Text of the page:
Words by Gavin Wienand
Pictures: Joe van Zyl
We write about them, we read about them, we marvel at their lines, poise and grace, but ultimately in every childhood dream, you will find a big, shiny, red 1950s Chevy.
The 1955, 1956 and 1957 Chevys are known by enthusiasts as the three golden Chevys – they are considered to be representative of the golden era of the 50s. Allen Boonzaaier is on a quest to own all three and he is off to a good start with this fine specimen. Of the six 1957 Chevy Bel Air Coupés in South Africa, only two can be found with this level of restoration.
Approximately twelve months ago, Boonzaaier approached a vehicle broker with his request for this ultra-rare piece of American history. It was not long before a dark twist of fate offered up the car he had been searching for. This 1957 Chevy Bel Air Coupé had been owned by businessman Gerald Fox, and after Fox’s untimely passing, it went on the market. Boonzaaier knew at first sight that this was to be the crowning piece of his quest for the three golden Chevys.
This Bel Air in particular was imported from America 10 years ago by Fox as a fully restored vehicle; the details and history are now a mystery. What is evident is the degree of professionalism with which the restoration was undertaken. This car was not restored for the purposes of becoming a fire-breathing Hot Rod, but to recapture its former beauty and class.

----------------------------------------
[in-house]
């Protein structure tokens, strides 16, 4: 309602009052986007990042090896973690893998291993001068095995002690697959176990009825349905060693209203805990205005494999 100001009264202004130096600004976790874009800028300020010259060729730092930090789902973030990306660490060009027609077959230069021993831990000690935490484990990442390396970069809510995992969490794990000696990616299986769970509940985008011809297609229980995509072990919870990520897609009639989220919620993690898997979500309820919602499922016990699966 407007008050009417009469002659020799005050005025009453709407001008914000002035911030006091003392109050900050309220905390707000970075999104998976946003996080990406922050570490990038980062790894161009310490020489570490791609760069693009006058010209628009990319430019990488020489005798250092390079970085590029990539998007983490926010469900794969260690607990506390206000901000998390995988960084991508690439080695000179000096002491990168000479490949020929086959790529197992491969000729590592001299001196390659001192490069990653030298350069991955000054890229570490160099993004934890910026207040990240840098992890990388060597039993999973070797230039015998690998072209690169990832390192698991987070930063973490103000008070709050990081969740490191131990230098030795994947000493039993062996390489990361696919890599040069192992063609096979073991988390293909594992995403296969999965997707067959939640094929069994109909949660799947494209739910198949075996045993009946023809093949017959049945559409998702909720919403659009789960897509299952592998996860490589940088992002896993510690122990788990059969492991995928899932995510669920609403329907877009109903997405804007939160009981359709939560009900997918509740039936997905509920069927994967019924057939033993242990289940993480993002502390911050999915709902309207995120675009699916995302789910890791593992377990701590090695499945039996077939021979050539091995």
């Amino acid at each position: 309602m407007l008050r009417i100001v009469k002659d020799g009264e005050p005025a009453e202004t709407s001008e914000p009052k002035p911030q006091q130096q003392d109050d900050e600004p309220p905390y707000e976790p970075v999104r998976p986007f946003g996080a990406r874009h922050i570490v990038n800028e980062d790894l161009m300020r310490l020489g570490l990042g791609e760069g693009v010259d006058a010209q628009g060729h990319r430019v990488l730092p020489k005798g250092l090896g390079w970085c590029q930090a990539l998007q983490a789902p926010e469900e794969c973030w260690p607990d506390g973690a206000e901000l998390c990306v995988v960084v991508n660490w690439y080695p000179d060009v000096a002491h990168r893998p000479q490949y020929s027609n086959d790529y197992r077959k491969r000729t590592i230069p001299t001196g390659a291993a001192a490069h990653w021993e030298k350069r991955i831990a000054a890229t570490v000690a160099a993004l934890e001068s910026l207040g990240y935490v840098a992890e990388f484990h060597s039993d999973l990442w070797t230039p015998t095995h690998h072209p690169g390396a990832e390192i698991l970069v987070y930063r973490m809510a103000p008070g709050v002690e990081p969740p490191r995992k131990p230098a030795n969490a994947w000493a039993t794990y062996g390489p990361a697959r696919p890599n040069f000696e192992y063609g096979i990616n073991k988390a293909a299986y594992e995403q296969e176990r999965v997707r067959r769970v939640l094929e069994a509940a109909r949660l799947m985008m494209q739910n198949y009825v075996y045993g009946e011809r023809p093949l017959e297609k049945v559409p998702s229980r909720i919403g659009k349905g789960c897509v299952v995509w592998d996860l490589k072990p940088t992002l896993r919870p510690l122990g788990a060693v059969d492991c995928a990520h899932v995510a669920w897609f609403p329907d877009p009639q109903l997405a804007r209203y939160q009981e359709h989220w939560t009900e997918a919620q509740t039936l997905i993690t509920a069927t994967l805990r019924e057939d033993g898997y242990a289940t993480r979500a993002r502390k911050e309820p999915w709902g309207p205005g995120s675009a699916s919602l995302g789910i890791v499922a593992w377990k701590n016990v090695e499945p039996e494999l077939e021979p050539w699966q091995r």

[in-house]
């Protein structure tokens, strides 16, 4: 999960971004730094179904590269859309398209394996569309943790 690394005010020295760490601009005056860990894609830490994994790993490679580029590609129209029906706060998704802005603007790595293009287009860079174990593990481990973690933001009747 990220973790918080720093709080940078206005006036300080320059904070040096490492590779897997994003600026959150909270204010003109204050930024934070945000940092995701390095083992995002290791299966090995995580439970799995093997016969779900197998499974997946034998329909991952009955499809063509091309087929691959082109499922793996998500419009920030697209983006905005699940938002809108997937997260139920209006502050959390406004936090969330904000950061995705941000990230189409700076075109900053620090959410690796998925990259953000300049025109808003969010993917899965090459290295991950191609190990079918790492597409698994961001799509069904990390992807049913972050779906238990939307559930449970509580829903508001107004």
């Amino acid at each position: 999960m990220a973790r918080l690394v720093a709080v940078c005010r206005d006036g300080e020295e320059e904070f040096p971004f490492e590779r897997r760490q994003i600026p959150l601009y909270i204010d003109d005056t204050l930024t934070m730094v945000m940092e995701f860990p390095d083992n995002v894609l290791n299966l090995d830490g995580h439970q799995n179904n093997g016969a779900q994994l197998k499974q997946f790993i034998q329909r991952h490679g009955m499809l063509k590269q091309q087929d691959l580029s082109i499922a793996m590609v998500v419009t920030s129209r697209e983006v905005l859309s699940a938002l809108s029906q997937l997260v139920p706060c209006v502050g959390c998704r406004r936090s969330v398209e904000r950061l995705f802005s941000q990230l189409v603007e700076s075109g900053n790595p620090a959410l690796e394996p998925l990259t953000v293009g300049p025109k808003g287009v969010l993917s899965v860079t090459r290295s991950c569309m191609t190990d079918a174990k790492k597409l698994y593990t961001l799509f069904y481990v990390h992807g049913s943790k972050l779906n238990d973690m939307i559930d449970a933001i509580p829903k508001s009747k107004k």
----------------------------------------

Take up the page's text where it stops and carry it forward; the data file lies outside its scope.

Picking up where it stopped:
What takes one’s breath away when admiring this vehicle is its overall sense of nostalgia and originality. The engine bay reveals a small-block Chevy V8 with Holley Carburettor, which produces around 360 to 400HP. The fact that the exact figures are not known is testament to the ethic behind this vehicle: that horsepower is not its reason for being.
Having purchased a fully restored Bel Air, Boonzaaier had very little to undertake in terms of modifications or upgrades. Due to the vehicle being in storage, the plug leads were changed in case of any brittle wiring and a full service was carried out. As is generally the case with a storage vehicle, the exhaust had slight rust spots and was replaced with a stainless steel system.
With the exception of a few cat pawprints, the Bel Air had near flawless paintwork. After three days of polishing, Boonzaaier had restored its shine and lustre. You can run a gentle finger down the side of the car and not feel a single imperfection in the finish. All of the chrome trim and beading is as straight as the day it left the factory, with every last piece in its primary location.
The 1957 seats have been expertly reupholstered and would have the original craftsman envy its finish. There is no stitching out of line or off-centre, not a single crease or ripple in the material, and the colour choice is tasteful and suitably retro. The gauges are original pieces and the dash has not been cut, modified or tampered with in any way. But, original does come with limitations in the modern world, so all can be forgiven for replacing the column shift with a Hursch Auto Shifter. Electric windows round off the modern touches to the interior and manage to avoid being in any way intrusive to the feel of the cabin.
Allen Boonzaaier was unable to live with the original Marie-biscuit wheels and whitewalls that were fitting with the original restoration, but now let down the car’s understated aggression. He acquired a set of 20-inch LS split rims, and the arches house the massive wheels as if the designers wished they had 20-inch wheels on which the car could roll. ‘The addition of Bilstein shocks help with the handling but were not a necessity,’ says Boonzaaier, ‘only personal choice.’
As we take in the splendour of this undisputed prince of Bel Air, we wish Allen Boonzaaier all the luck in his quest for the three golden Chevys.